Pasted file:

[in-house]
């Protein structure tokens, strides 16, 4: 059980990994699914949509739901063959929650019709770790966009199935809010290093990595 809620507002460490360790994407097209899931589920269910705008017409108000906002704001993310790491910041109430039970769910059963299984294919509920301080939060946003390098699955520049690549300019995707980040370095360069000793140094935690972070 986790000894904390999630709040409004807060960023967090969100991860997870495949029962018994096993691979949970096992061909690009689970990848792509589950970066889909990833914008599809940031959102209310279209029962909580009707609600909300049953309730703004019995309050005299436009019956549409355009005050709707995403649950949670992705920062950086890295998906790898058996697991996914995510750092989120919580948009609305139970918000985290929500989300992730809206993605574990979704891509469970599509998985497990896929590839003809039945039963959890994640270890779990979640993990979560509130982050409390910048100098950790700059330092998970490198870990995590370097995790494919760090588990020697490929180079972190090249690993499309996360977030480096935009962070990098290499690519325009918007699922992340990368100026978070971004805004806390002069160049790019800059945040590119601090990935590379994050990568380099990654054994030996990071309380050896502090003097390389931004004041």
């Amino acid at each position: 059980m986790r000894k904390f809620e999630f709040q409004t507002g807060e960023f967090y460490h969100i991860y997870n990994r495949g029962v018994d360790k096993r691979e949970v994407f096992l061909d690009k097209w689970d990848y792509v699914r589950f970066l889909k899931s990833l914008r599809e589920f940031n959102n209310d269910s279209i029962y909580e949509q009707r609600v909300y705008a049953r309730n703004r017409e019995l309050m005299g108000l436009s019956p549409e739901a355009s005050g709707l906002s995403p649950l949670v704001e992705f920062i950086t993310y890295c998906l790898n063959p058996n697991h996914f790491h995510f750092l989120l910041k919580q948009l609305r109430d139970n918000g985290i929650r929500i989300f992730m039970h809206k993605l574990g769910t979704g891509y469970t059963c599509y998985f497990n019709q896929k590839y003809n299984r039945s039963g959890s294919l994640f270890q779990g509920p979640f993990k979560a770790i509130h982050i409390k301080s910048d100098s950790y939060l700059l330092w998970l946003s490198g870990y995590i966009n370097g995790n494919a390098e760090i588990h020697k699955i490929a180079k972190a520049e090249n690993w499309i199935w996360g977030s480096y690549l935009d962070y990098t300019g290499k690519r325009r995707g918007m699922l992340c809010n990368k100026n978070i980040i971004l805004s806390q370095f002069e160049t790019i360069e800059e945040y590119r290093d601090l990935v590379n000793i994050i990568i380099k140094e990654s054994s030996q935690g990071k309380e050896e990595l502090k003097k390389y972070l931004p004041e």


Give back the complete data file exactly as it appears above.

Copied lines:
[in-house]
């Protein structure tokens, strides 16, 4: 059980990994699914949509739901063959929650019709770790966009199935809010290093990595 809620507002460490360790994407097209899931589920269910705008017409108000906002704001993310790491910041109430039970769910059963299984294919509920301080939060946003390098699955520049690549300019995707980040370095360069000793140094935690972070 986790000894904390999630709040409004807060960023967090969100991860997870495949029962018994096993691979949970096992061909690009689970990848792509589950970066889909990833914008599809940031959102209310279209029962909580009707609600909300049953309730703004019995309050005299436009019956549409355009005050709707995403649950949670992705920062950086890295998906790898058996697991996914995510750092989120919580948009609305139970918000985290929500989300992730809206993605574990979704891509469970599509998985497990896929590839003809039945039963959890994640270890779990979640993990979560509130982050409390910048100098950790700059330092998970490198870990995590370097995790494919760090588990020697490929180079972190090249690993499309996360977030480096935009962070990098290499690519325009918007699922992340990368100026978070971004805004806390002069160049790019800059945040590119601090990935590379994050990568380099990654054994030996990071309380050896502090003097390389931004004041």
């Amino acid at each position: 059980m986790r000894k904390f809620e999630f709040q409004t507002g807060e960023f967090y460490h969100i991860y997870n990994r495949g029962v018994d360790k096993r691979e949970v994407f096992l061909d690009k097209w689970d990848y792509v699914r589950f970066l889909k899931s990833l914008r599809e589920f940031n959102n209310d269910s279209i029962y909580e949509q009707r609600v909300y705008a049953r309730n703004r017409e019995l309050m005299g108000l436009s019956p549409e739901a355009s005050g709707l906002s995403p649950l949670v704001e992705f920062i950086t993310y890295c998906l790898n063959p058996n697991h996914f790491h995510f750092l989120l910041k919580q948009l609305r109430d139970n918000g985290i929650r929500i989300f992730m039970h809206k993605l574990g769910t979704g891509y469970t059963c599509y998985f497990n019709q896929k590839y003809n299984r039945s039963g959890s294919l994640f270890q779990g509920p979640f993990k979560a770790i509130h982050i409390k301080s910048d100098s950790y939060l700059l330092w998970l946003s490198g870990y995590i966009n370097g995790n494919a390098e760090i588990h020697k699955i490929a180079k972190a520049e090249n690993w499309i199935w996360g977030s480096y690549l935009d962070y990098t300019g290499k690519r325009r995707g918007m699922l992340c809010n990368k100026n978070i980040i971004l805004s806390q370095f002069e160049t790019i360069e800059e945040y590119r290093d601090l990935v590379n000793i994050i990568i380099k140094e990654s054994s030996q935690g990071k309380e050896e990595l502090k003097k390389y972070l931004p004041e």